And all of this stinks for me with this comic getting cancelled in May.  All of the interesting plot development, the introduction or reintroduction of characters from the past or Wildstorm universe (who I really don’t know of, but will certainly make fans smile), the great characterization and good moments between others, and potential of great future storylines really just disappoint me that all of it will probably not be fully explored!
While I certainly didn’t have as much fun with this comic as I did with others this week, I’ll still miss it when it’s gone. It’s also a bit of a shame for the writer, Justin Jordan, in a way, since both books he was working on at the time (this and Deathstroke) both got cancelled together.  Sure he got Superboy to write now, but still.  Hopefully his final issues for this comic will at least bring this comic to a satisfying conclusion.
Uncanny X-Men #1: The only Marvel book I checked out this week, this was pretty good.  A mysterious individual (who turns out to be Magento in the end) turns himself into S.H.I.E.L.D. custody and offers Agent Maria Hill a chance to ruin Cyclops, the new big face of the Mutant Revolution.  We don’t know what the plan is, but it certainly won’t be good I can tell you that.  Also during the comic, we have a flashback scene where Cyclops and his crew recruit in a new mutant with… bubble/ball/spherical abilities?  I have no idea what his powers are.
For a first issue, I think the plot is laid out well enough and the hook at the end with Magento being the one who wants S.H.I.E.L.D. to take down Cyclops was actually pretty surprising.  There’s tons of potential here for me to be interested in checking out the next issue and the character motivation for why Magento wants to do this is pretty good (Is it consistent with his past appearances in other comics?  I have no idea).  The action was also pretty good in the fight scene, showing off everybody’s powers quite well and what each of them brings to the table.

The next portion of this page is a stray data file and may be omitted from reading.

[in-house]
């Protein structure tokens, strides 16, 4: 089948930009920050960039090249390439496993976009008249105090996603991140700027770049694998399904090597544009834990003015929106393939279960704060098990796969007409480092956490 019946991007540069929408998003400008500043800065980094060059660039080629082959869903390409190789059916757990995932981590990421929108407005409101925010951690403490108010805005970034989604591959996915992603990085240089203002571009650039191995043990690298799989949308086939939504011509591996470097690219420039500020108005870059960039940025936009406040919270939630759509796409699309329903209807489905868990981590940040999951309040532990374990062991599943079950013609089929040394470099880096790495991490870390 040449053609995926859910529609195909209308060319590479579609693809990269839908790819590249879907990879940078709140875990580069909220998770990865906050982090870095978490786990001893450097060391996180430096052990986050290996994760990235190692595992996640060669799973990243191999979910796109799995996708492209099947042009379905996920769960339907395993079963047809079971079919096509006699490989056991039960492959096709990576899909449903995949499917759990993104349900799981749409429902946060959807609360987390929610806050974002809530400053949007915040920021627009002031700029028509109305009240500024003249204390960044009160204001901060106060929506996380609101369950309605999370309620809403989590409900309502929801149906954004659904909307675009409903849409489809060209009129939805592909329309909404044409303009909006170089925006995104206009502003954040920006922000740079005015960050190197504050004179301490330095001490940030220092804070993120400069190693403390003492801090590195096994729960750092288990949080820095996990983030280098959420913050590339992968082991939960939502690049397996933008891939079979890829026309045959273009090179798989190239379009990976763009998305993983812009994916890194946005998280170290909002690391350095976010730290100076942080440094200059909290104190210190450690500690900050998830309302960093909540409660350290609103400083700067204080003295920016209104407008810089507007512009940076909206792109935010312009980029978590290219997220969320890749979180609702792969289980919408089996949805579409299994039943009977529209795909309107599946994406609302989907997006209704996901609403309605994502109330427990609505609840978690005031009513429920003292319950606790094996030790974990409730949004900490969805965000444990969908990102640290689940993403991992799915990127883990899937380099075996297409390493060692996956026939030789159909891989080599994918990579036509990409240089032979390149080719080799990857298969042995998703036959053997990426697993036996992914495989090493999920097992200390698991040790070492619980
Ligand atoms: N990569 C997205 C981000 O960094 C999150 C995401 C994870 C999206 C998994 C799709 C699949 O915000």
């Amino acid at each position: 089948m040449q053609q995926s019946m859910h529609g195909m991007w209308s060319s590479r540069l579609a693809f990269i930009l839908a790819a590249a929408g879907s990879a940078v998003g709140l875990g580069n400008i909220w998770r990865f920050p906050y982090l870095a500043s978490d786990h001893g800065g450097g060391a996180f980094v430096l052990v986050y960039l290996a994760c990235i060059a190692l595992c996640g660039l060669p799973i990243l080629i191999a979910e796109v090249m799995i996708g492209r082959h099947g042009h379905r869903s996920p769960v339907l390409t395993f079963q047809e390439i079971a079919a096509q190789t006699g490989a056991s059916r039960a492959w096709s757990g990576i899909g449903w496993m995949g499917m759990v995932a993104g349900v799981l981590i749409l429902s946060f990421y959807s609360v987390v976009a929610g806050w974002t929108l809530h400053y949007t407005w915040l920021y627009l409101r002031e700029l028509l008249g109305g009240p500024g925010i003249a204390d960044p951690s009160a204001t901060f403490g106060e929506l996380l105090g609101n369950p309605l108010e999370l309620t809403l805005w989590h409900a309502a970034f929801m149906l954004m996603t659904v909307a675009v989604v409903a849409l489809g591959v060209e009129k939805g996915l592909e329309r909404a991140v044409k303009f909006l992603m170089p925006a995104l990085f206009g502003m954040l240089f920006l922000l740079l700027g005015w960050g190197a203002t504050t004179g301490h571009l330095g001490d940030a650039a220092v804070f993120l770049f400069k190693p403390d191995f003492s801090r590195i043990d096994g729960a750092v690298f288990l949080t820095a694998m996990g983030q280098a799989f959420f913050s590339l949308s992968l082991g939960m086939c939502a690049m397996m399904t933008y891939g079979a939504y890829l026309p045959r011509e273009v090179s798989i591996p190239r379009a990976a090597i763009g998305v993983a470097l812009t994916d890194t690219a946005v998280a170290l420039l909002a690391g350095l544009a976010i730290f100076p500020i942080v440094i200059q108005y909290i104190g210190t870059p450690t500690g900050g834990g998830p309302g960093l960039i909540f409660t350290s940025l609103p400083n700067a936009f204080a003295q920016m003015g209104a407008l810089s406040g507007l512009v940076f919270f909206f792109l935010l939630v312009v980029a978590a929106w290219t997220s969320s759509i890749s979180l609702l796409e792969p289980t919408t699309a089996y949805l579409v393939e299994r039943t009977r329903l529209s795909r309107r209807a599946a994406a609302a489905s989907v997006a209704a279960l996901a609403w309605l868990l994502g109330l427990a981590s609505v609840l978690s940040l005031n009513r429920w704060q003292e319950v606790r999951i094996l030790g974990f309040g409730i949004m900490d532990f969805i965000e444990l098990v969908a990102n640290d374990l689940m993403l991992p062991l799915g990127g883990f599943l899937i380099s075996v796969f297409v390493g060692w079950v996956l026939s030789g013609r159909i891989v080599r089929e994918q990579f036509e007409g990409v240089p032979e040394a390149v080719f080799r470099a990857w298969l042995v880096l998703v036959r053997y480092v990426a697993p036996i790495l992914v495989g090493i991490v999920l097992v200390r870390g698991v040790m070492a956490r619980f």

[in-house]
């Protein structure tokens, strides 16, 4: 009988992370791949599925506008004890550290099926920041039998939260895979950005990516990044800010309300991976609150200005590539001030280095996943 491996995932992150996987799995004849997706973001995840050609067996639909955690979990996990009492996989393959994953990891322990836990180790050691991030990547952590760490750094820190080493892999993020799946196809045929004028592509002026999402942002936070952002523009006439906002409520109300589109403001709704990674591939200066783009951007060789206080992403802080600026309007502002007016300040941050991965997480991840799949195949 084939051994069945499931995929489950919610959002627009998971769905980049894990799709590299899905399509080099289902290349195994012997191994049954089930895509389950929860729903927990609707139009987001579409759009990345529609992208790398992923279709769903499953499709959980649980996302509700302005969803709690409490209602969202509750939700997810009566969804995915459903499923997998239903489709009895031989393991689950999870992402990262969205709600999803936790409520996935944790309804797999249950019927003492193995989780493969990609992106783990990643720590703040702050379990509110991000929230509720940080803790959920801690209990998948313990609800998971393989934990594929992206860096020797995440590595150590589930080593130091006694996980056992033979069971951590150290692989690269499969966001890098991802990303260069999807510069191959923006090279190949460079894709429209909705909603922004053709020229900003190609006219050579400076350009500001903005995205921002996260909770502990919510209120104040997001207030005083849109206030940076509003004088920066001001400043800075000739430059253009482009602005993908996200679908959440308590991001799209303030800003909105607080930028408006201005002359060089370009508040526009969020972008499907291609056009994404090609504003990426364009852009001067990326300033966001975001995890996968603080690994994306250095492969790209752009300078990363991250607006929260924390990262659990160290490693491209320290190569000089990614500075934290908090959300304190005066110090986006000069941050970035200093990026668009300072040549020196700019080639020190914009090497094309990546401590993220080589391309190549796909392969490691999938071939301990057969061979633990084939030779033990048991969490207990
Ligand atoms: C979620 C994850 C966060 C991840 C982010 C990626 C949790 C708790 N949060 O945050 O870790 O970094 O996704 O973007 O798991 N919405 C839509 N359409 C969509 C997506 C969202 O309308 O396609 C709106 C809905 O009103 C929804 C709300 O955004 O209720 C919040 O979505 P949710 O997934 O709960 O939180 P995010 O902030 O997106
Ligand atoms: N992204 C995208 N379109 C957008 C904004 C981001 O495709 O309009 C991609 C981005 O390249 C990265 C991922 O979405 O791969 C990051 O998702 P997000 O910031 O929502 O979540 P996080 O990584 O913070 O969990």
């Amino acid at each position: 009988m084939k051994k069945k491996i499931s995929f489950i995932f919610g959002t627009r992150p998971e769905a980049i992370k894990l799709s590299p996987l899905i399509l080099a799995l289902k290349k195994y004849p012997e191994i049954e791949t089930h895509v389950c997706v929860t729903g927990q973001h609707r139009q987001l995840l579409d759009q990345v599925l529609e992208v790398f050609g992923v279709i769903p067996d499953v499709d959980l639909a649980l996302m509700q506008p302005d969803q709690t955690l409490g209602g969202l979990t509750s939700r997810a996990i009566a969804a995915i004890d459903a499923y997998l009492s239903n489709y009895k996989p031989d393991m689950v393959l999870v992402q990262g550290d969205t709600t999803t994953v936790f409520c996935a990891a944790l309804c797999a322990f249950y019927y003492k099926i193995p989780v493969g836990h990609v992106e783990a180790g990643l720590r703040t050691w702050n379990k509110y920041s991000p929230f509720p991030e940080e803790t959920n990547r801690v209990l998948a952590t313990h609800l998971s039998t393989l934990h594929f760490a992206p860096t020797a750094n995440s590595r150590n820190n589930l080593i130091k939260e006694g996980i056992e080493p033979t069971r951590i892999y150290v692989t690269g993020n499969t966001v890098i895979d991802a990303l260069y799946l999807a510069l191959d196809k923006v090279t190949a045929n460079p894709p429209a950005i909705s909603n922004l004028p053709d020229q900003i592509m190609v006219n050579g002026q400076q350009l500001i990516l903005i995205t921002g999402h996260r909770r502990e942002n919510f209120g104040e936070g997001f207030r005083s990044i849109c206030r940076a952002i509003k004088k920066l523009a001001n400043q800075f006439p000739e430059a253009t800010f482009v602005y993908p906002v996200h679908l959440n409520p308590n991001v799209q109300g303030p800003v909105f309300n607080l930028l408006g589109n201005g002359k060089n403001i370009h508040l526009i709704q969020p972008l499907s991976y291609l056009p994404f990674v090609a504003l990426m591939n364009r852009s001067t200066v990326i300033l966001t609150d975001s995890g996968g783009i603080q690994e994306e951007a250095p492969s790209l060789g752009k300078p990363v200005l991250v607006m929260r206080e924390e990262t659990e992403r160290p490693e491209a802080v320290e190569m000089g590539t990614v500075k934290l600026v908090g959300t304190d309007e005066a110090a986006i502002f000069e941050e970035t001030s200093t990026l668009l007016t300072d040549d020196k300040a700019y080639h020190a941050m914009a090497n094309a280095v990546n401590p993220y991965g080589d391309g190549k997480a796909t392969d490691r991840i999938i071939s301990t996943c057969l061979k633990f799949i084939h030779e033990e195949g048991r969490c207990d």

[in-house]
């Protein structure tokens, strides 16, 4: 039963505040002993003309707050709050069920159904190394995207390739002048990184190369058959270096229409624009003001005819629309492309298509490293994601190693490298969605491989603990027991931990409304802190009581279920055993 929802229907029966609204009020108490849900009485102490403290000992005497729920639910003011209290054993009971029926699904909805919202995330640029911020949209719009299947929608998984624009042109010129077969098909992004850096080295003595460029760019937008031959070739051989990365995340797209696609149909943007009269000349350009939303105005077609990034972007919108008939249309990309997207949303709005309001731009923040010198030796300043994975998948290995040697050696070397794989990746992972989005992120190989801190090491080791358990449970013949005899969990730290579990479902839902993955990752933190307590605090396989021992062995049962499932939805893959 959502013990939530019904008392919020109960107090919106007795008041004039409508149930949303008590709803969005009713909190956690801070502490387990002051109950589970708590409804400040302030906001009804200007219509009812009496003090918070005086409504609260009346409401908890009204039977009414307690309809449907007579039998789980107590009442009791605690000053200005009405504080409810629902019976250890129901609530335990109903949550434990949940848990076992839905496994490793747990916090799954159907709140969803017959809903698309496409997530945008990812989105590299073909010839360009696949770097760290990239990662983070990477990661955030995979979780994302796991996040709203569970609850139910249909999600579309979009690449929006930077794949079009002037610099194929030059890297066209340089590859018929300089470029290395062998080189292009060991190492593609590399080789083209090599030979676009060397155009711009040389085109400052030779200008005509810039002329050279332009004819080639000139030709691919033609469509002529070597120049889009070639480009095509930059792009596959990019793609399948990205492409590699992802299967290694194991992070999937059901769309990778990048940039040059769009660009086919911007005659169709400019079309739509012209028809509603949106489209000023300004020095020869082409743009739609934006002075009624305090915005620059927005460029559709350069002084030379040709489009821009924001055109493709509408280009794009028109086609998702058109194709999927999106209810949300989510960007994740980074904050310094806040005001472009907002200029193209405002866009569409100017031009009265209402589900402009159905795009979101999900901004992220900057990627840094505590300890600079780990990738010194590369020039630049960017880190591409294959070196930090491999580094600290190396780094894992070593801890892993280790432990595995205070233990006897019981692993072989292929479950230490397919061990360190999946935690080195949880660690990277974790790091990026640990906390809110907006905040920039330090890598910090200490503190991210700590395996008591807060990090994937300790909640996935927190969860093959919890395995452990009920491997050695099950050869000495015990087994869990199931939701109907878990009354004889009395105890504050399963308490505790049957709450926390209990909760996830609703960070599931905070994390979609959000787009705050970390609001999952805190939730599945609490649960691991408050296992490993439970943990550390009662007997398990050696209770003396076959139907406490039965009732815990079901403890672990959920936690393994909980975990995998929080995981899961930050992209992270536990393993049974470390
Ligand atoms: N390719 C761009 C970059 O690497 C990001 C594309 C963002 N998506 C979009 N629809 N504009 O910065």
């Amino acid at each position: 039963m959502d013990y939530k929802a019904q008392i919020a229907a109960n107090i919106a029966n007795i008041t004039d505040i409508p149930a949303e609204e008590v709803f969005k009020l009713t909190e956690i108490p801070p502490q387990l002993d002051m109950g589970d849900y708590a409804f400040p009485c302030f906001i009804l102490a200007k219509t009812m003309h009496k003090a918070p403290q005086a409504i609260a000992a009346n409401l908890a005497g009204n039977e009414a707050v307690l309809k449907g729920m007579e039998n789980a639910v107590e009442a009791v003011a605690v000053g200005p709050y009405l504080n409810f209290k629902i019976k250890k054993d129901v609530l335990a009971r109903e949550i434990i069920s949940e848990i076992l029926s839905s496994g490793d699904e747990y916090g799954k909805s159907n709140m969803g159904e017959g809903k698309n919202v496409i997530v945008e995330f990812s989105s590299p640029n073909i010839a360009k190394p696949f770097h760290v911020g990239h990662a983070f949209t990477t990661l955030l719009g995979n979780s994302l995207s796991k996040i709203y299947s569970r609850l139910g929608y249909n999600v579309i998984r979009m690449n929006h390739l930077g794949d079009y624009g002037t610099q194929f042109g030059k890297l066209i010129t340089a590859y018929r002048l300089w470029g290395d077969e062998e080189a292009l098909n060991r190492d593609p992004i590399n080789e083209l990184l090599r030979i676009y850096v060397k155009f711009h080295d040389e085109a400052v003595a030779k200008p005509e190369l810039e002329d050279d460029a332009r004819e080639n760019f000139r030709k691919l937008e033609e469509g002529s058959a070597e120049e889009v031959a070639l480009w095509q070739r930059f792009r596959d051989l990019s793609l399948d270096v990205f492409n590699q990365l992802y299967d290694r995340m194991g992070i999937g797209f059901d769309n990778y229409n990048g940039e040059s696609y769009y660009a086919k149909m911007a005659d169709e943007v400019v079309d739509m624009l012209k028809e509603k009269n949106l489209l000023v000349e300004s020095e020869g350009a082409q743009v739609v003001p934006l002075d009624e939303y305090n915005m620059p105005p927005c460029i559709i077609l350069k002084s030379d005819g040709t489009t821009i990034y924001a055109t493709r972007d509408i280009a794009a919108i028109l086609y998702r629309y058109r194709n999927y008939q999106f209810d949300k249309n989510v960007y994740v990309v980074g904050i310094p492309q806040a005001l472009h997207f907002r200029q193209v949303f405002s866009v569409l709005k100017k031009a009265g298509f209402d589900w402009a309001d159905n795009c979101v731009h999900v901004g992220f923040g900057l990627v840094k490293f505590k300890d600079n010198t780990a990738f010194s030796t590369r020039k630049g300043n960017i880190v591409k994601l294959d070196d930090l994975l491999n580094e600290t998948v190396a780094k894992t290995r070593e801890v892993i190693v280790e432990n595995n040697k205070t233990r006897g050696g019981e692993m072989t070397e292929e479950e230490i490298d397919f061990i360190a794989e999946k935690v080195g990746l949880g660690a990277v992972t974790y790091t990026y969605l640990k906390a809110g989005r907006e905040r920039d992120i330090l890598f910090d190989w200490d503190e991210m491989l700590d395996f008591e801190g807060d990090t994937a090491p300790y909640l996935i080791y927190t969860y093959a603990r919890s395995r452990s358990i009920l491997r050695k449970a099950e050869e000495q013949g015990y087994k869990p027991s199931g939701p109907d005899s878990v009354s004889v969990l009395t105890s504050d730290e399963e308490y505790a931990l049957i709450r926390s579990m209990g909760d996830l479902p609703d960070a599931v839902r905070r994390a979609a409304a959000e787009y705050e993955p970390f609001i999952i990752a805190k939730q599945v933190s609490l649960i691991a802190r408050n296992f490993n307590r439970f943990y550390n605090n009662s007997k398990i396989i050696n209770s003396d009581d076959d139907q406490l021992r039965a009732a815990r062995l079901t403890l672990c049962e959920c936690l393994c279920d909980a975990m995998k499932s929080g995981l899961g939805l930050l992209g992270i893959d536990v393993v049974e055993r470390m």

On the flipside, I’m not sure why I should like any of these characters.  From what I was given and shown in this comic, no one seems particularly likeable (or interesting, maybe, but likeable?) or has given me a reason why I should care about them.  Maybe future issues will do that, but I need something like that for a first issue.  Then there is also the art.  I’m a bit mixed on it.  I like the art’s style, but I’m sure if his cartoony visuals are best for this comic.  The characters are also occasionally hard to tell who they are.  I wasn’t able to identify who Magik, Emma, or Magento (in nonflashback form) was from looking at them.  Finally, the coloring done for the stuff in the present was fine, but I found the colors used to illustrate the flashback to be rather dull.
Still, I did come away liking this comic and interested in seeing where it would be going in the future.  I like All New X-Men the better of the two X-Men comics Brian Michael Bendis is writing, but this was fine as well.  Maybe a different artist and some better character writing could fix this up to a must read new Marvel Now title.

1 comment:

  1. As regards the Uncanny book, I'm so tired of SHIELD being front and centre in the regular Marvel Universe these days. Remember when heroes and villains didn't have to be given assignments by them, or ask for their help? SHIELD is rubbish and should stick to running barber shops.